Planning Permission Secured for Manchester’s First Hydrogen Fuel Hub
Carlton Power has secured planning permission for Greater Manchester’s first low-carbon fuel hub. Hydrogen Industry Leaders spoke to the energy infrastructure development company about the hub and how it is an important milestone in the development of the 200MW Trafford Green Hydrogen scheme.
First announced in March 2021, the £300 million scheme in Greater Manchester will be a catalyst for more low-carbon generation and greater security in the North West of the UK.
Trafford Green Hydrogen will boost investment in new energy infrastructure and job creation in the area, with the first phase of the scheme at 15-20MW likely to create around 200 construction jobs over two years.
With future phases to be constructed in response to the demand for hydrogen in the region, it is said that up to 10 full-time operational jobs will be created.
The Project Will Support Businesses Transition To Net Zero
Hydrogen Industry Leaders spoke to Eric Adams, Hydrogen Projects Director at Carlton Power about the Trafford Green Hydrogen scheme.
He began by expressing the importance of Manchester seeing its first hydrogen fuel hub, he said: “Trafford Green Hydrogen is ideally situated to provide local industry and transport operators with low-carbon hydrogen fuel.”
It will also stimulate investment in Greater Manchester’s energy infrastructure and accelerate its transition towards net zero.
Carlton Power is taking forward the project with the support and involvement of a local consortium, comprising Manchester Metropolitan University, Greater Manchester Combined Authority (GMCA), Trafford Council, Cadent Gas and Electricity North West.
Eric explained how the people of Greater Manchester and beyond will benefit from the hub: “The Trafford project will provide the first supply of low carbon hydrogen into Greater Manchester in 2025, enabling businesses to commence their transition to net zero sooner.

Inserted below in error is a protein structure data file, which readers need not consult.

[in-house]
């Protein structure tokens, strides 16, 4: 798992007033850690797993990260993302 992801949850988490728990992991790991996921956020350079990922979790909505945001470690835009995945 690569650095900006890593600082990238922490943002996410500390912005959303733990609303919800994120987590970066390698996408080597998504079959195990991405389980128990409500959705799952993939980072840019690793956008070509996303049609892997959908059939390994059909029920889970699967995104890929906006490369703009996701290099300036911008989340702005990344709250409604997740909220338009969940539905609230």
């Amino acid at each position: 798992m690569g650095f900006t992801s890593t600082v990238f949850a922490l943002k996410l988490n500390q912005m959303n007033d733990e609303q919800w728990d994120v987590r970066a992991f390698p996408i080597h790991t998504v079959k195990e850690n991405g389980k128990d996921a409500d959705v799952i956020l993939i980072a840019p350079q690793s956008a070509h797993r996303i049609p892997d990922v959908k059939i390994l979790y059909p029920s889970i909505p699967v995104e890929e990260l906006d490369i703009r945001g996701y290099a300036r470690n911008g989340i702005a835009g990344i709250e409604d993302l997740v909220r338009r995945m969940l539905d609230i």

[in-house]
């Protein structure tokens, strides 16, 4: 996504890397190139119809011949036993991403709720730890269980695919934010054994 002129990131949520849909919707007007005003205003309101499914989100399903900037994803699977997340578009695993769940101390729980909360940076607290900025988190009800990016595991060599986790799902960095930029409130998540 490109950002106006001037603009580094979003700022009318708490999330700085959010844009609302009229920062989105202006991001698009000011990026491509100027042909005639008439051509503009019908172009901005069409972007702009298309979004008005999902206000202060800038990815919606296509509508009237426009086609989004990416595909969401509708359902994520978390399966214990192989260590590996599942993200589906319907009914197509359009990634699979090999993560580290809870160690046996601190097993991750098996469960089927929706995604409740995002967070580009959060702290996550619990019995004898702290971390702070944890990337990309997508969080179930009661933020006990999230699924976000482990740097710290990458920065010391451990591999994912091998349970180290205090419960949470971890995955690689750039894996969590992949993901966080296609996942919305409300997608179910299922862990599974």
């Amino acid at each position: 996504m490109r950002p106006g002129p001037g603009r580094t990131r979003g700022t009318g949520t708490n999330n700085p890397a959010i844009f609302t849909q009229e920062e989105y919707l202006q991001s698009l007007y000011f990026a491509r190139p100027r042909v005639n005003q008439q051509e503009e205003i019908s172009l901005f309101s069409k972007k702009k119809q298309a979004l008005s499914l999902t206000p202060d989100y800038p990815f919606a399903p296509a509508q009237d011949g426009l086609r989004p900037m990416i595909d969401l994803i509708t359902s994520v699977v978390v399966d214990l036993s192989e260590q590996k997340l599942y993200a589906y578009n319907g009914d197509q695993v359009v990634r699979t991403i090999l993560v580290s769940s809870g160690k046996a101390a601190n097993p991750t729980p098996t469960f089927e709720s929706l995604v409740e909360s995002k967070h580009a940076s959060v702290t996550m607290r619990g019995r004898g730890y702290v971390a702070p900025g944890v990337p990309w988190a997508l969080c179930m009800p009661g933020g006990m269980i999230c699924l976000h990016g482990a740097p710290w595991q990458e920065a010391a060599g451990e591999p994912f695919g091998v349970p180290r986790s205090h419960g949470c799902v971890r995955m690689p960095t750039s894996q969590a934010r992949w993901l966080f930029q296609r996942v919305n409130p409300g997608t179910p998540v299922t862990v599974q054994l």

“In turn, as the project demonstrates the art of the possible, it will act as a leader to de-risk the hydrogen economy and enable more businesses to take advantage of low-carbon hydrogen. Its construction and operation will also help to create high-skilled jobs in the area.”
Currently, Carlton Power is examining other types of energy schemes to be situated within the Trafford Low Carbon Energy Park.
Seeing Further Investment In Renewable Energy Projects Is Necessary
Eric highlighted that hydrogen is key to the UK reaching our net zero targets and said that Trafford Green Hydrogen will supply cleaner energy to power industrial facilities in the Greater Manchester region, “enabling sectors that are difficult to decarbonise to move away from fossil fuels. It also has the potential to supply hydrogen for transport operators (HGVs and buses).”
It will help Greater Manchester, and the UK, achieve its net zero targets by enabling industrial off-takers to transition away from natural gas and stimulating further investment in renewable energy projects, thereby supporting the greening of the electricity grid.
Going forward, Eric revealed that “Working with our local partners, our focus now turns towards securing the UK Government’s support to this project and our proposed green hydrogen schemes at Barrow-in-Furness in Cumbria and Langage in the South West of England.”
Future Hydrogen Hubs Will Help To Integrate Hydrogen On A Regional Scale
The proposed hydrogen hub facilities at Trafford Park, Barrow and Langage will produce and store hydrogen at scale and help integrate renewable energy on a regional scale by storing solar and wind power.
If built, Trafford Green Hydrogen will be located next to one of Europe’s largest energy storage facilities based on liquid air storage – the 250MWh Carlton Highview Power project (announced in June 2020), and potentially other forms of low carbon energy infrastructure.
Carlton Power has now submitted its bid to BEIS to receive UK Government funding support to build Trafford and its other projects at Barrow-in-Furness in Cumbria and Langage in Devon.
Over the next two to three months, BEIS will consider the various bids it has received from across the country – it’s expected that BEIS will announce its shortlist of projects early in the new year.